The new drug aims to turn obesity into a treatable chronic condition.
One remarkable feature of Novo Nordisk’s Wegovy semaglutide injection story is the lightning speed of the US launch, one of the fastest ever for the organization. The sales team was in the field with the obesity drug just 72 hours after its FDA approval on June 4, 2021; it hit the pharmacy shelves on June 18. Doug Langa, executive vice president, head of North America operations and president of Novo Nordisk US, attributes this giddying momentum to a “one-team approach.” The drug had already sped quickly through the FDA approval process thanks to a priority review voucher; in the face of a condensed timeline, “everybody stepped up,” Langa told Pharm Exec. “From development through regulatory to sales and marketing, we all worked together with a singular purpose.”
Even with the COVID pandemic pushing pharma to raise its game like never before, we might ask what the hurry was. But Novo has been eager to move forward with Wegovy since Phase III results released in February showed that one-third of patients taking semaglutide lost more than 20% of their body weight during the 68-week trial. Novo’s existing obesity treatment, Saxenda, launched in the US in 2015, was doing “solid business,” but this drug requires a daily injection; patients taking Wegovy need just a weekly injection. Further, Wegovy is “significantly more potent than all of the currently available weight loss medications,” Novo has stated. Moreover, the 100,000 patients taking Saxenda represent just “a small fraction of the patient pool,” Langa told Pharm Exec. “We have a hundred million people in the US with obesity, roughly 42% of the adult population. And less than 3% currently receive anti-obesity medications (AOMs), so there is a huge unmet need for a treatment like Wegovy to help people lose weight and keep it off.” It seems clear why Novo didn’t want to wait around.
Still, for Langa, a 30-year pharma veteran, obesity remains “one of the most challenging disease states” he’s been involved in. “It’s still misunderstood; it’s still underdiagnosed. There’s still this stigma and bias associated with it,” he explains. “It’s sometimes gut-wrenching to hear people say obesity is not a disease; it’s just a result of lack of willpower. But we know that it’s a matter of biology. It is a serious chronic and progressive disease associated with decreased life expectancy and is a gateway into something like 60 other health conditions.” For years, Novo has been focusing on three areas to improve understanding of obesity, and this work continues apace.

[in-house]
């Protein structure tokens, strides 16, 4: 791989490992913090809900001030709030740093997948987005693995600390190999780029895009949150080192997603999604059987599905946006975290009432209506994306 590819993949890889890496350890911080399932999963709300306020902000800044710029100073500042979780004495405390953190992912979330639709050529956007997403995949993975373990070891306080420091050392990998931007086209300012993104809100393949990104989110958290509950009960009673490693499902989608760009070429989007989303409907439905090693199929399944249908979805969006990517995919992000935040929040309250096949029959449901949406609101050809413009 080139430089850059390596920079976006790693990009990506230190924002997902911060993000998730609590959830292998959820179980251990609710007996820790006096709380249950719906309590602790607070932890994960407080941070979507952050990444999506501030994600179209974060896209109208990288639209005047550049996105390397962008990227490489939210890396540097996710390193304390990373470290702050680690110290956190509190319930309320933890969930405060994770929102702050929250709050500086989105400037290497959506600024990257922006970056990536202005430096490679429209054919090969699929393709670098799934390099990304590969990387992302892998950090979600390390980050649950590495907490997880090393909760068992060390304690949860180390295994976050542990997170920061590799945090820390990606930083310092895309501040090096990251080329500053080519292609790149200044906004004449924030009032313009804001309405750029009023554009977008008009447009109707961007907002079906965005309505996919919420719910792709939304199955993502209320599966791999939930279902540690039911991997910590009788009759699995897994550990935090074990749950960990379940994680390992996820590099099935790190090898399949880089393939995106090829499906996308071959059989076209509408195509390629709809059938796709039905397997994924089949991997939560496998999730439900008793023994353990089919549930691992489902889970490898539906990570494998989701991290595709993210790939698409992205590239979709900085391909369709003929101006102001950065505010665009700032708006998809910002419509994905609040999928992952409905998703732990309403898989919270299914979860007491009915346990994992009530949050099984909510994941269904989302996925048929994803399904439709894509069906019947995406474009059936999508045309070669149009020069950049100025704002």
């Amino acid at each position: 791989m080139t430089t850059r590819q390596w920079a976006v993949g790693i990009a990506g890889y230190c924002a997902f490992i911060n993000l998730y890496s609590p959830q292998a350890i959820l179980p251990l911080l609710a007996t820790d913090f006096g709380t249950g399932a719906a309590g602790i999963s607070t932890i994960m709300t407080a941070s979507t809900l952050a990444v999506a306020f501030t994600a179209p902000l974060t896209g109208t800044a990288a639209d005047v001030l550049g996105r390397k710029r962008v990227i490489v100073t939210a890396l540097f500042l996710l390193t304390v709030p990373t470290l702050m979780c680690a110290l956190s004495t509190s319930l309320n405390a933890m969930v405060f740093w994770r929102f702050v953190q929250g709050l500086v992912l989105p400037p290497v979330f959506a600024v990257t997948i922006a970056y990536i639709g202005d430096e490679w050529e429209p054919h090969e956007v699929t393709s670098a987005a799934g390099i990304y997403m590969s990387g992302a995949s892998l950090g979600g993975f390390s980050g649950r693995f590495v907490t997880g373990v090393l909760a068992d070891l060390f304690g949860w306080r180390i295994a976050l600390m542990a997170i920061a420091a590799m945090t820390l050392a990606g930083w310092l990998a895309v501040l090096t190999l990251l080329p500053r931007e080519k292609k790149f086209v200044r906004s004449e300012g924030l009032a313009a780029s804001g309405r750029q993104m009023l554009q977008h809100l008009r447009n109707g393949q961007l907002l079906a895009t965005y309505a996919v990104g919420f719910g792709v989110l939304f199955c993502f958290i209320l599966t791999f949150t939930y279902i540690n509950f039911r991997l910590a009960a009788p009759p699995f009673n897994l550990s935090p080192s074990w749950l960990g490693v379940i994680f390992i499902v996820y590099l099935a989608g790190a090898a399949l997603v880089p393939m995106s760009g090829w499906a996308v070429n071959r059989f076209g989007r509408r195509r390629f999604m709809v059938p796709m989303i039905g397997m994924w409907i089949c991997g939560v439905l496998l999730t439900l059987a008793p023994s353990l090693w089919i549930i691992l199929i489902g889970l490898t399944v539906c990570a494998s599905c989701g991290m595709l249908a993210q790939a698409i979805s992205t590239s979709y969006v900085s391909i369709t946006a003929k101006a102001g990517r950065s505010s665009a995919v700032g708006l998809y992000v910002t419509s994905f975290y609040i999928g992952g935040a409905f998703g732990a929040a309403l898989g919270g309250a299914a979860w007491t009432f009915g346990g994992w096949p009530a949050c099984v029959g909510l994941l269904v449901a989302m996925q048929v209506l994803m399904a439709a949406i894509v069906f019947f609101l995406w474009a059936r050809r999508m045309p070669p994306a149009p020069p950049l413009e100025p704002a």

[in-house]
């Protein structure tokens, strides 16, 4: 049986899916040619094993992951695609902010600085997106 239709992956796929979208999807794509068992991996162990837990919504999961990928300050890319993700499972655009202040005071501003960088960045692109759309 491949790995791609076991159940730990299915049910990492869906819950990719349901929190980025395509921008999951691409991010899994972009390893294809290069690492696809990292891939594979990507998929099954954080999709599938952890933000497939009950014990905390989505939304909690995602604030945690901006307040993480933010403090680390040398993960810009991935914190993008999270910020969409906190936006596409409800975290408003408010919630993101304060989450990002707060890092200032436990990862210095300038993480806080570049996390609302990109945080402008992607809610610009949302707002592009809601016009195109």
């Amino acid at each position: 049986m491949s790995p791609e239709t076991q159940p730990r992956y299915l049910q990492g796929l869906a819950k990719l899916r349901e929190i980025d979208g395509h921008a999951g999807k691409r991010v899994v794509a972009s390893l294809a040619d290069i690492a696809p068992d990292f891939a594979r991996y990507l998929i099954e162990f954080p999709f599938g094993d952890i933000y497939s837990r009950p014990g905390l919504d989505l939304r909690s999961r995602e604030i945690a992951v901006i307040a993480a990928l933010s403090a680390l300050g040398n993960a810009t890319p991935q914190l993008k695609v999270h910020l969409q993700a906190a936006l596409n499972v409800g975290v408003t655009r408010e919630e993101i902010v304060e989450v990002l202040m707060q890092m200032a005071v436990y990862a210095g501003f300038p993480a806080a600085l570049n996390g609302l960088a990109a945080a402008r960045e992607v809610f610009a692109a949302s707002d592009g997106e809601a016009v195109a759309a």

The first is getting more healthcare professionals to recognize obesity, treat it as a chronic disease, and be willing to write prescriptions for it, along with recommending diet and exercise. “We need more HCPs treating obesity,” says Langa. Second, he says, there aren’t enough people with obesity seeking treatment; the stigma above is preventing those with the disease from talking to HCPs about it. The third issue is the problem of payer resistance to putting AOMs on the formulary. “We need access and reimbursement, just like any other product,” says Langa. “Seniors, for example, can’t even get a prescription benefit in Part D for AOMs and obesity medication.”
The promotional campaign around Wegovy, offering virtual training sessions for 5,000 HCPs and creating an educational website called Rethink Obesity, looks to have played a big part in combating the negative thinking around the disease. “Unaided awareness” of Wegovy among HCPs is over 50%, “which is incredible for a launch product,” says Langa. More than that, when the drug hit the market, initial demand outstripped supply, resulting in product delays of up to four weeks. Novo is ramping up production of Wegovy to close this gap. “We take ownership of this issue, and we’re working 24/7 to correct it,” says Langa, “but it’s going to take some time to meet the demand.” He expects this to happen “by early 2022, if not sooner.”
Temporary shortage issues aside, the response to Wegovy’s launch led investment banking company Jefferies to report that the drug “has the potential to at least double or triple” the obesity market. Taking a more measured tone, Langa told Pharm Exec, “We’re certainly encouraged and enthused about the early interest from HCPs, but we need to work through the current supply constraints first and then see what the demand curve finally looks like.” The most important thing, he adds, is that “we believe in the clinical profile of the product and what it can mean for patients.”